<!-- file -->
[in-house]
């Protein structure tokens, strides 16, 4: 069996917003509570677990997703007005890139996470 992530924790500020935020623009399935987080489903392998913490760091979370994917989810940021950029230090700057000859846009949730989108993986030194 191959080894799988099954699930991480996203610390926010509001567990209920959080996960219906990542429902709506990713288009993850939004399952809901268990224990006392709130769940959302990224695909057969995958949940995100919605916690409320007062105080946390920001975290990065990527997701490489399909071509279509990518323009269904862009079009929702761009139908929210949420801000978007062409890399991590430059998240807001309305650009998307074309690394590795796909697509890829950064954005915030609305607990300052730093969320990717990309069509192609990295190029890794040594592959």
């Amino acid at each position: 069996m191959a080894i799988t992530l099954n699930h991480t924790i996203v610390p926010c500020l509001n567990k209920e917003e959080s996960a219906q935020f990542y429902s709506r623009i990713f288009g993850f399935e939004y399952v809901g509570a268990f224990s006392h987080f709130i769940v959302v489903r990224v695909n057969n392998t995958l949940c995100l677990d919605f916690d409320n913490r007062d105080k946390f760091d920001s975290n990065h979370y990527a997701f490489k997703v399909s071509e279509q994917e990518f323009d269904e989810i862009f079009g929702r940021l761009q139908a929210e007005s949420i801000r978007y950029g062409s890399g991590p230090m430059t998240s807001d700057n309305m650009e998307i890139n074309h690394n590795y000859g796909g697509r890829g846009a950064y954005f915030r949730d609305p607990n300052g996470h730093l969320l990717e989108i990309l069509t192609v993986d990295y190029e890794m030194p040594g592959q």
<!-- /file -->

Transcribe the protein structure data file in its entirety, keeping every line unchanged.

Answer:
[in-house]
């Protein structure tokens, strides 16, 4: 069996917003509570677990997703007005890139996470 992530924790500020935020623009399935987080489903392998913490760091979370994917989810940021950029230090700057000859846009949730989108993986030194 191959080894799988099954699930991480996203610390926010509001567990209920959080996960219906990542429902709506990713288009993850939004399952809901268990224990006392709130769940959302990224695909057969995958949940995100919605916690409320007062105080946390920001975290990065990527997701490489399909071509279509990518323009269904862009079009929702761009139908929210949420801000978007062409890399991590430059998240807001309305650009998307074309690394590795796909697509890829950064954005915030609305607990300052730093969320990717990309069509192609990295190029890794040594592959």
């Amino acid at each position: 069996m191959a080894i799988t992530l099954n699930h991480t924790i996203v610390p926010c500020l509001n567990k209920e917003e959080s996960a219906q935020f990542y429902s709506r623009i990713f288009g993850f399935e939004y399952v809901g509570a268990f224990s006392h987080f709130i769940v959302v489903r990224v695909n057969n392998t995958l949940c995100l677990d919605f916690d409320n913490r007062d105080k946390f760091d920001s975290n990065h979370y990527a997701f490489k997703v399909s071509e279509q994917e990518f323009d269904e989810i862009f079009g929702r940021l761009q139908a929210e007005s949420i801000r978007y950029g062409s890399g991590p230090m430059t998240s807001d700057n309305m650009e998307i890139n074309h690394n590795y000859g796909g697509r890829g846009a950064y954005f915030r949730d609305p607990n300052g996470h730093l969320l990717e989108i990309l069509t192609v993986d990295y190029e890794m030194p040594g592959q």